It wasn’t until the Joliot-Curies published their work that James Chadwick, a former student of Rutherford could find their mistakes, correct them, and publish the experimentally supported theory³. They did however calculate the mass of a neutron correctly.  

Despite this, the Joliot-Curies were awarded the Nobel Prize in 1935 for their work in artificial radiation. Being able to reign in the power of radioactivity gave its benefits in medicine, but also presented an unknown threat to society.

Mme. Marie Curie would not witness her family’s achievement. In 1934, the elder Curie would leave her lab early in the day citing poor health. She would pass away in July of 1934, survived by Iréne, Frédéric, their children Helene and Pierre, and the younger Curie Eve.

By 1937, murmurs of a rising force in Germany were spreading around Europe. The Joliot-Curies moved to a southwest suburb of Paris near the Parc de Sceaux. Frédéric was teaching at the College de France and Iréne was home taking care of the two children. They joined the national socialist party in 1934, worked with local leadership and joined a local anti-fascist organization in the wake of the rise of Nazi Germany. They were active within both the scientific and political communities.

Initially adopting Marie and Pierre’s idea of publishing everything, Iréne and Frédéric figured they had to change the plan. Publishing research on radiation could propose a danger to the public, so the Joliot-Curies kept writing but kept itto themselves.

The Joliot-Curies decided to stay in France despite the early impending threat of Nazi Germany.

During this time, they made many developments in radiation and its applications to biology. In 1939, Frédéric, accompanied by Lacassagne, observed the effects of radiation and tracing metabolism in the thyroid. Radiation therapy is known to help reduce and rid a patient of cancerous growth.

World War II officially came to a beginning that year, and its impact hit all disciplines of life including science. Famed scientist and friend of the Curie family, Paul Lengevin, was arrested by Nazis in 1940 for his work with the resistance².

Frédéric condemned his imprisonment. He also spoke out against the execution of Jacques Solomon on May 3rd, 1942. Solomon was a scientist and human rights advocate that was incredibly active within the french resistance against nazism.This is a crucial intersection of science and political influence – to try and separate the two disciplines would do both a disservice.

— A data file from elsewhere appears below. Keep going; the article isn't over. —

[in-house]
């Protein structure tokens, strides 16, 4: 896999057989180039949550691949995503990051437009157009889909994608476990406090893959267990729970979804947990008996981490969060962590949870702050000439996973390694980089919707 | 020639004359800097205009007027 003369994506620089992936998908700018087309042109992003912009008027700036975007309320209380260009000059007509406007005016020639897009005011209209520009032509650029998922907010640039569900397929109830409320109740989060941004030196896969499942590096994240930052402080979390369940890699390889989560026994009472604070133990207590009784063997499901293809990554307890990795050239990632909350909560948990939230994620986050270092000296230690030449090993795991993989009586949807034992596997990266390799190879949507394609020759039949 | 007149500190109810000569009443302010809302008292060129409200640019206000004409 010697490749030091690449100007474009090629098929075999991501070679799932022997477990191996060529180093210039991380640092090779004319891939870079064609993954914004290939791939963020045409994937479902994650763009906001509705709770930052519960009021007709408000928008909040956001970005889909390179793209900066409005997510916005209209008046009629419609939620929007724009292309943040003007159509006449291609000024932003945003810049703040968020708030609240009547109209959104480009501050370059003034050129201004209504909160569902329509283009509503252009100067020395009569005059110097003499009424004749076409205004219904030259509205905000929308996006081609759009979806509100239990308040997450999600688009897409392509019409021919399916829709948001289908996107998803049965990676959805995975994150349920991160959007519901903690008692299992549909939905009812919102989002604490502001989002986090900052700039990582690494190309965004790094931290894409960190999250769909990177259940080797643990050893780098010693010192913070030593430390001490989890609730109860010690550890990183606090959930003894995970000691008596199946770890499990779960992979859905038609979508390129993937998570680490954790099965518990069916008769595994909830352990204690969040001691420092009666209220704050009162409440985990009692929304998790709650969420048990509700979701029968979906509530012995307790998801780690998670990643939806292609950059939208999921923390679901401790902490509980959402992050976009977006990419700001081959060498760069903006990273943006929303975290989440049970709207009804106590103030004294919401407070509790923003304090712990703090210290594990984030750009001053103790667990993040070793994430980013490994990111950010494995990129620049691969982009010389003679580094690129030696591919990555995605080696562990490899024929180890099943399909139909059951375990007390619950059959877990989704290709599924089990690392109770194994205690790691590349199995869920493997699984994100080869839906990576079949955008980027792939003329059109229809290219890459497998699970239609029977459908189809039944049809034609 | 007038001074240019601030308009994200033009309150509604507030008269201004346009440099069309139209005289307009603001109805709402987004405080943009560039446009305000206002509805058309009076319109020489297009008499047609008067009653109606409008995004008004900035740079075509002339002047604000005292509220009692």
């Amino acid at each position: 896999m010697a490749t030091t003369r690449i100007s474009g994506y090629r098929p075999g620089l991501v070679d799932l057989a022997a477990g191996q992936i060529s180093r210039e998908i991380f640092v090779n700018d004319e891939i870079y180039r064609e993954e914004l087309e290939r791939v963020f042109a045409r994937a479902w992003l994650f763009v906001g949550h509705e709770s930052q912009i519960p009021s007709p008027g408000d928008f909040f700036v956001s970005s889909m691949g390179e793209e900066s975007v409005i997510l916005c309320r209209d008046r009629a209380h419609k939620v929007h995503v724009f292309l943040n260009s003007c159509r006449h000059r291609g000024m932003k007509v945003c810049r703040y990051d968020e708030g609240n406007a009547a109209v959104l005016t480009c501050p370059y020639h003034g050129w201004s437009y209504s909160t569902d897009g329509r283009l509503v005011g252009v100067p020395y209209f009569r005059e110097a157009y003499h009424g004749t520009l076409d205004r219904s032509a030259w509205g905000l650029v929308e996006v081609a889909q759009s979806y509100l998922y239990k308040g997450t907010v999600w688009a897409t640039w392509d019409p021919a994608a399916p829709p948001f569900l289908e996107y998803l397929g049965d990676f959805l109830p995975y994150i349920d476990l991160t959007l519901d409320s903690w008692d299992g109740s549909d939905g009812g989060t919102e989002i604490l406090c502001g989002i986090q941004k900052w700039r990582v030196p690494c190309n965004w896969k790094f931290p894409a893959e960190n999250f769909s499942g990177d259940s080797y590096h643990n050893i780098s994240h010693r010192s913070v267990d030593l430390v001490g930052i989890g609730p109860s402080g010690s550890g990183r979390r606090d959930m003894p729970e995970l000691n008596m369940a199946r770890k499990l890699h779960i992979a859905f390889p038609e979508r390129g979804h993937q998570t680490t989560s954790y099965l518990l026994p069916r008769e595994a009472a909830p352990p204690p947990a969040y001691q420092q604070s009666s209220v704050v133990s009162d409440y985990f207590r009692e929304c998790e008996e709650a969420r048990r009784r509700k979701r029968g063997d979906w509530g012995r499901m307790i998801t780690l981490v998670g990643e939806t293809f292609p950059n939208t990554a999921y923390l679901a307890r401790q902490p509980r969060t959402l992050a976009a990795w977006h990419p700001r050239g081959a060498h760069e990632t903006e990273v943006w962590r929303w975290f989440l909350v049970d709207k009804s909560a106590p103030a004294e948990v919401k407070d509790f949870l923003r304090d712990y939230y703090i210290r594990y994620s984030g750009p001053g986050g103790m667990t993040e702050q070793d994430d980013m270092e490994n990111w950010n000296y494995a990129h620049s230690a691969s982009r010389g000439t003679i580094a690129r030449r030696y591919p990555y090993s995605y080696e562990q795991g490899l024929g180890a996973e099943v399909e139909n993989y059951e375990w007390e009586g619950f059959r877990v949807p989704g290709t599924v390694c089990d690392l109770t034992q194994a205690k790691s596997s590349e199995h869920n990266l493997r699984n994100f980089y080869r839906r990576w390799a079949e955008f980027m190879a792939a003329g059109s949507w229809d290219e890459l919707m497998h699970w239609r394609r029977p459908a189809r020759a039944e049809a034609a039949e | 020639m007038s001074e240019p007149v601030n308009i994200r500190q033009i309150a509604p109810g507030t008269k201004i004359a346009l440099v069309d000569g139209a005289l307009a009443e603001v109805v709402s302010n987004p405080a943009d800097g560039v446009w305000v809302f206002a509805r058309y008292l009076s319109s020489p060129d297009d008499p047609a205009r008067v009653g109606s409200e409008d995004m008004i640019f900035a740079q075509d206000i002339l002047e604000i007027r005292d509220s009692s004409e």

After the death of Jacques Solomon, Frederic Joliot worked in secret with the french resistance to store explosives in his lab and stockroom. He also became a member of the French Communist Party in 1942.

Iréne Curie took Helene and Pierre to Switzerland in 1944, escaping german occupation. Frédéric stayed behind, and helped with the liberation of Paris in August later that year. He was appointed director of the Centre National de la Recherce Scientifique and was elected into the Academie des Sciences.

Iréne was appointed as commissioner and as the director of the Insitut in 1946. She would put her efforts into researching the detection and composition of uranium.

Frédéric was working on establishing the first french nuclear reactor, zero, oxyde d’uranium, eau lourde (ZOE), which launched in 1948⁵. By this time, the depth of destruction that nuclear power could achieve was performed. Nations in power were cautious about the role that nuclear weapons and radioactivity had now began in the world.

By the 1950’s Iréne’s health was declining. She suffered from tuberculosis, and would often travel to Switzerland for her health. In 1955, Iréne drew up plans for a research laboratory in the University D’Orsay that could support and operate large particle accelerators. Ones larger than those they had at the Institut. She wouldn’t have the chance to see these through.

In 1956, Iréne Curie died of leukemia at the age of 59. She had been exposed to radiation for the majority of her life. Her body could only take so much until it started to fail.  

After Iréne’s death, Frédéric would fill her vacant seat as a professor at the university of Paris while continuing his instruction at the College des France. He would see the establishment of Iréne’s research laboratory at the Orsay in 1958 and would oversee the beginning of its research⁵ . Frédéric Joliot-Curie died later that year.

 

References (accessed 3-4 Mar 2019)

  1. “Artificial Radioactivity” radioactivity.eu.com  http://www.radioactivity.eu.com/site/pages/Artificial_Radioactivity.htm
  2. Bok, J., Kounelis, C. “Paul Langevin (1872-1946): From Montmarte to the Pantheon: the Paris Journey of an Exceptional Physicist” Europhysicsnews. Vol. 38 (19-21) https://www.europhysicsnews.org/articles/epn/pdf/2007/01/epn07101.pdf
  3. Chadwick, James “The Existence of a Neutron” 1 June 1932. Royal Society Publishing https://royalsocietypublishing.org/doi/abs/10.1098/rspa.1932.0112
  4. Ernest Rutherford. Purdue University. chem.purdue.edu http://chemed.chem.purdue.edu/genchem/history/rutherford.html
  5. Frederic and Irene Joliot-Curie: French Chemist. Encyclopedia Britannica. britannica.com. Last updated 18 Nov 2016 https://www.britannica.com/biography/Frederic-and-Irene-Joliot-Curie#ref633967
  6. Irene Joliot-Curie. Atomic Heritage Foundation. atomicheritage.org 2019 https://www.atomicheritage.org/profile/irene-joliot-curie
  7. Irene Joliot-Curie. Famous Scientists. famousscientists.com 9 Oct 2015 https://www.famousscientists.org/irene-joliot-curie/
  8. “Jean-Frederic Joliot and Irene Curie: A Second Generation of Curies”. American Institute for Physics. Marie Curie and The Science of Radioactivity. 2000. Online exhibit https://history.aip.org/history/exhibits/curie/2ndgen1.htm 
  9. “Paris Liberated” History.com editors. A&E Television Networks, History. Last updated 21 August 2018. https://www.history.com/this-day-in-history/paris-liberated
  10. Racine, N. “Solomon, Jacques”. Le Maitron: Dictionaire Biographique Fusilles, Guillotines, Executes, Massacres 1940 – 1944. http://maitron-fusilles-40-44.univ-paris1.fr/spip.php?article131412
  11. “Radioactivity: Alpha Beta Gamma Rays” radioactivity.eu.com http://www.radioactivity.eu.com/site/pages/Alpha_Beta_Gamma.htm